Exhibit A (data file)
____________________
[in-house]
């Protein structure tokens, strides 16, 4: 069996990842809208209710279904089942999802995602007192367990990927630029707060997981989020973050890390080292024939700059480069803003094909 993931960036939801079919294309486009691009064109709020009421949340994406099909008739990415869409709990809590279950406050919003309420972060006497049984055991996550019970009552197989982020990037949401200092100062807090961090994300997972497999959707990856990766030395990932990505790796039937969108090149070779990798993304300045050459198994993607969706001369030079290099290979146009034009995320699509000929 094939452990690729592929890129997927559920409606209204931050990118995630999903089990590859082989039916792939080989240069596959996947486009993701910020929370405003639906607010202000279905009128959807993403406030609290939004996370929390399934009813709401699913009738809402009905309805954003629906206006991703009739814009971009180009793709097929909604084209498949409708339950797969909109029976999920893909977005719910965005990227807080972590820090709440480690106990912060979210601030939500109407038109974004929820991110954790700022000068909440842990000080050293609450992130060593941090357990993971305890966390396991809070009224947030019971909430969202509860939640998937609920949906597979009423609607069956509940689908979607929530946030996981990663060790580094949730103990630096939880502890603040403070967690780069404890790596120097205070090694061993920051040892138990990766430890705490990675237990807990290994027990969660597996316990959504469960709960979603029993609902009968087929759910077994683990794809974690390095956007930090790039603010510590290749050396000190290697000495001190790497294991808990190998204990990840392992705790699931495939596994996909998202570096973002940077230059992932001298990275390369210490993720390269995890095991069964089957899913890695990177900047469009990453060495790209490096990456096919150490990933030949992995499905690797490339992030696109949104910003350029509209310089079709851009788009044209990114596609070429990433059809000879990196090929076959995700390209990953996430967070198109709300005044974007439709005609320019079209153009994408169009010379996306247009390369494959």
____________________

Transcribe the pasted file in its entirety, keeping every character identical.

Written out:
[in-house]
């Protein structure tokens, strides 16, 4: 069996990842809208209710279904089942999802995602007192367990990927630029707060997981989020973050890390080292024939700059480069803003094909 993931960036939801079919294309486009691009064109709020009421949340994406099909008739990415869409709990809590279950406050919003309420972060006497049984055991996550019970009552197989982020990037949401200092100062807090961090994300997972497999959707990856990766030395990932990505790796039937969108090149070779990798993304300045050459198994993607969706001369030079290099290979146009034009995320699509000929 094939452990690729592929890129997927559920409606209204931050990118995630999903089990590859082989039916792939080989240069596959996947486009993701910020929370405003639906607010202000279905009128959807993403406030609290939004996370929390399934009813709401699913009738809402009905309805954003629906206006991703009739814009971009180009793709097929909604084209498949409708339950797969909109029976999920893909977005719910965005990227807080972590820090709440480690106990912060979210601030939500109407038109974004929820991110954790700022000068909440842990000080050293609450992130060593941090357990993971305890966390396991809070009224947030019971909430969202509860939640998937609920949906597979009423609607069956509940689908979607929530946030996981990663060790580094949730103990630096939880502890603040403070967690780069404890790596120097205070090694061993920051040892138990990766430890705490990675237990807990290994027990969660597996316990959504469960709960979603029993609902009968087929759910077994683990794809974690390095956007930090790039603010510590290749050396000190290697000495001190790497294991808990190998204990990840392992705790699931495939596994996909998202570096973002940077230059992932001298990275390369210490993720390269995890095991069964089957899913890695990177900047469009990453060495790209490096990456096919150490990933030949992995499905690797490339992030696109949104910003350029509209310089079709851009788009044209990114596609070429990433059809000879990196090929076959995700390209990953996430967070198109709300005044974007439709005609320019079209153009994408169009010379996306247009390369494959």